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Take a Deep Breath… Part II

Posted Jul 20 2011 6:40pm

I finally found some time to write!   Lost of fun and new things happened since last post!  Last weekend we spent it in Maine visiting Dustin’s dad Tom and his wife Laura.  We spent most part of our Saturday on one of the 4,613 gorgeous Islands on the Coast of Maine enjoying the beautiful weather, we went on a boat and, I even did a 5 K.  But I will talk more about that later.  This week is also a start of a new and exciting beginning for me…and I will also talk about that later =D  What I am going to talk about today is how to breath properly while running because  how you breathe during your run could make a difference between a good and a bad run, and maybe enable you to run at a faster pace with less effort.  If you run out of breath, and become dizzy, it means you are not taking in enough oxygen for the speed you are running.  Generally speaking,  you must either adjust your speed, or the amount of air you take into your lungs. The tips below will help you understand how to improve your running breathing.

  • Make sure to take the time to properly warm up by jogging or walking fast for 5 minutes.  This will allow your breathing to increase more gradually.  Another way to trick your body into running and breathing without tension is to take 10 minutes and repeat running for 2 minutes, walk for 1 minute.
  • Allow air to enter through both the nose and mouth.  Breathing in and out through the nose only, often results in not getting enough oxygen and  the breathing would become quite an effort, sometimes causing those annoying and uncomfortable painful side stitches.  Next time you go for a run try breathing in and out through both the nose and mouth.  Your mouth should be held open just slightly, in a position called the “dead fish”…and that is what you will look like =D  This allows for the maximum intake of air into the lungs.  The breaths should be short, shallow, and comfortable, not deep and long, in tune with your natural rhythm.  However, every now and then I do take a deep breath just to re-group, and that’s absolutely fine.  If you become short of breath, you might be running too fast.   Slow down a little and try to take deep breath. This will help you relax and your breathing should slow down.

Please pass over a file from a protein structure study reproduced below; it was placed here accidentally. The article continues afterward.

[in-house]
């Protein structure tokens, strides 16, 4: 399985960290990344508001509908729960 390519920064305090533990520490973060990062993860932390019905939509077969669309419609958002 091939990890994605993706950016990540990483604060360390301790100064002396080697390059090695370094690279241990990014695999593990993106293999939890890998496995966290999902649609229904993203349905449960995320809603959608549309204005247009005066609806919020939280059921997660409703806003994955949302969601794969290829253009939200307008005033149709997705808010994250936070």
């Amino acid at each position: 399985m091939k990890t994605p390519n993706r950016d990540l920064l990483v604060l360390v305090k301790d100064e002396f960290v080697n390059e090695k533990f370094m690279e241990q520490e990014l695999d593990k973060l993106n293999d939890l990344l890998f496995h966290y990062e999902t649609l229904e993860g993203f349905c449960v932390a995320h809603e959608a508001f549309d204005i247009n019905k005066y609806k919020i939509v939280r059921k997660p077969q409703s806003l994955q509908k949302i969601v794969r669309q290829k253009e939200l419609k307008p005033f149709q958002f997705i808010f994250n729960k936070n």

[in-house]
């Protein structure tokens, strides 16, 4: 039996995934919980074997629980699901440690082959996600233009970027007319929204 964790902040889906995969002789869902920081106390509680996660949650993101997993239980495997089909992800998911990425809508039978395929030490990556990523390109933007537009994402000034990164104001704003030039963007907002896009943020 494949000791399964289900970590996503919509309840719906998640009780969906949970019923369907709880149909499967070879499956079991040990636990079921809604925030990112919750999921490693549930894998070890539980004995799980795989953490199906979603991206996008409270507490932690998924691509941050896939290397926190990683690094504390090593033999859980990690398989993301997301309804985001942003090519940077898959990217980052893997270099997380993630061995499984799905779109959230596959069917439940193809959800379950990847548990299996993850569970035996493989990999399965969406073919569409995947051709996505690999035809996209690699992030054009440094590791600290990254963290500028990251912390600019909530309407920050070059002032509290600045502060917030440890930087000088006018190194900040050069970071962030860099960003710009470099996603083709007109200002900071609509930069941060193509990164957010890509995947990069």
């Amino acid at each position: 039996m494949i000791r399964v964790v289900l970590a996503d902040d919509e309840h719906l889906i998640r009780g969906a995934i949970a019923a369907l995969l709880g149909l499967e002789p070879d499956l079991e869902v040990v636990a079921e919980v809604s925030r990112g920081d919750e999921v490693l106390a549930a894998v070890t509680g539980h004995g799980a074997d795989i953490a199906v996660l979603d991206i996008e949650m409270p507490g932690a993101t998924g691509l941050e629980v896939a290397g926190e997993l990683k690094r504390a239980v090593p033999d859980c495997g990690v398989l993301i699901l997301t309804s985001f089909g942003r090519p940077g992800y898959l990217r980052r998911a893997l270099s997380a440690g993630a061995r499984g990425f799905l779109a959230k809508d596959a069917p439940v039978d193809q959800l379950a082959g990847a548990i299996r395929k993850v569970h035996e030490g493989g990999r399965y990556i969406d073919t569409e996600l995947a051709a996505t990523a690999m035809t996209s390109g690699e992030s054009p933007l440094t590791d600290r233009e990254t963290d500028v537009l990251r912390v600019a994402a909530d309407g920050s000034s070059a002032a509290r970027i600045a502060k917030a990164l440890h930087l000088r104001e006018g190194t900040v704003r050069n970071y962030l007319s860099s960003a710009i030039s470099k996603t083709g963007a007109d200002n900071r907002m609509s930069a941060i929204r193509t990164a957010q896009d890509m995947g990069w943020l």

• Breath from Your Belly rather than from Your Chest.  Belly breathing, also known as diaphragmatic breathing, is better than chest breathing.  This is because belly breathing will  contracts the diaphragm  helping you control your breath resulting in breathing more efficiently.  It will also allow you to inhale more oxygen and get rid of more carbon dioxide, so you won’t feel like you are running out of breath! You might ask, how do I know I am breathing from my belly?  Well, you could check it by lying on your back and placing your hands over your stomach.  If your stomach rises and fall as opposed to your chest, you are golden!  At the beginning it’s not easy to automatically breath from you belly but with a little training and some stretching you can breathe to your full potential, and increase your endurance.  Practicing Yoga or Pilates can help you learn to breathe deeply and effectively!
  • Breath on the Rhythm of your stride.  Aim to take three footsteps for every inhale, and two footsteps for every exhale (3:2 ratio).  Experts say that to fully oxygenate the muscles and clear the body of carbon dioxide you should breathe a 3:2 inhale-to-exhale ratio; full inhales and full exhales.  That means you INHALE on the LEFT, RIGHT, LEFT foot strikes and EXHALE fully on the RIGHT, LEFT foot strikes.  It is a pretty easy pattern to turn into a habit, but it may need you to slow down for a few runs to master this approach.  You may notice that you naturally drop to a 2:1 ratio when you are racing or doing hills.  That’s fine but keep in mind that it is harder to maintain a pace that requires you to breathe at that ratio.
Last thing, try not to over-think your breathing!  It’s best to try to slow down, relax, and let yourself fall into your body’s natural rhythm.
Happy running!

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